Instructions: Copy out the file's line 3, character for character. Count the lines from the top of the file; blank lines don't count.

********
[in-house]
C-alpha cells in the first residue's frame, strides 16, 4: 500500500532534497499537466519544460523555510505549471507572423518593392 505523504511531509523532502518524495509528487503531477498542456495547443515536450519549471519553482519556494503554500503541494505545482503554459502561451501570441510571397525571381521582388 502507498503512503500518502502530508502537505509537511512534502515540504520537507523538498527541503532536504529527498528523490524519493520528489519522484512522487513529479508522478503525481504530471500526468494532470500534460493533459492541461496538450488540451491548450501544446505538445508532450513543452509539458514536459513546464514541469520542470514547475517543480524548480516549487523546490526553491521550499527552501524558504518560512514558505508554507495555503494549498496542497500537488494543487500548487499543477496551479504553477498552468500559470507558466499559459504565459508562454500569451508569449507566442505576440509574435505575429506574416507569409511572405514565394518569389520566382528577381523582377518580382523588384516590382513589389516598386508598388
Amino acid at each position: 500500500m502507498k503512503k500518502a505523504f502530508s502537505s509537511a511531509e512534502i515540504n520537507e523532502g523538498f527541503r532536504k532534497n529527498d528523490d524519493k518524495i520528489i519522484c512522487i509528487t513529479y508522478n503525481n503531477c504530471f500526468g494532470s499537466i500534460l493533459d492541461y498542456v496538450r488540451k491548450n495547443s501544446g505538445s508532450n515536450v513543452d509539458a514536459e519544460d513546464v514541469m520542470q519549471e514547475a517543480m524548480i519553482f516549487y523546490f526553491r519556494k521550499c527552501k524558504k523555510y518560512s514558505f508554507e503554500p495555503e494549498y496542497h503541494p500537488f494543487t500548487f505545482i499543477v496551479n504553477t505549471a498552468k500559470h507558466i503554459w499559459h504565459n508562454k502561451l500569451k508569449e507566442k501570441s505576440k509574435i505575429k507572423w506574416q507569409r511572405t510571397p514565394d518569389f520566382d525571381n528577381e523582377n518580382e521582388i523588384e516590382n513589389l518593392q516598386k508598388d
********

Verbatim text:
Amino acid at each position: 500500500m502507498k503512503k500518502a505523504f502530508s502537505s509537511a511531509e512534502i515540504n520537507e523532502g523538498f527541503r532536504k532534497n529527498d528523490d524519493k518524495i520528489i519522484c512522487i509528487t513529479y508522478n503525481n503531477c504530471f500526468g494532470s499537466i500534460l493533459d492541461y498542456v496538450r488540451k491548450n495547443s501544446g505538445s508532450n515536450v513543452d509539458a514536459e519544460d513546464v514541469m520542470q519549471e514547475a517543480m524548480i519553482f516549487y523546490f526553491r519556494k521550499c527552501k524558504k523555510y518560512s514558505f508554507e503554500p495555503e494549498y496542497h503541494p500537488f494543487t500548487f505545482i499543477v496551479n504553477t505549471a498552468k500559470h507558466i503554459w499559459h504565459n508562454k502561451l500569451k508569449e507566442k501570441s505576440k509574435i505575429k507572423w506574416q507569409r511572405t510571397p514565394d518569389f520566382d525571381n528577381e523582377n518580382e521582388i523588384e516590382n513589389l518593392q516598386k508598388d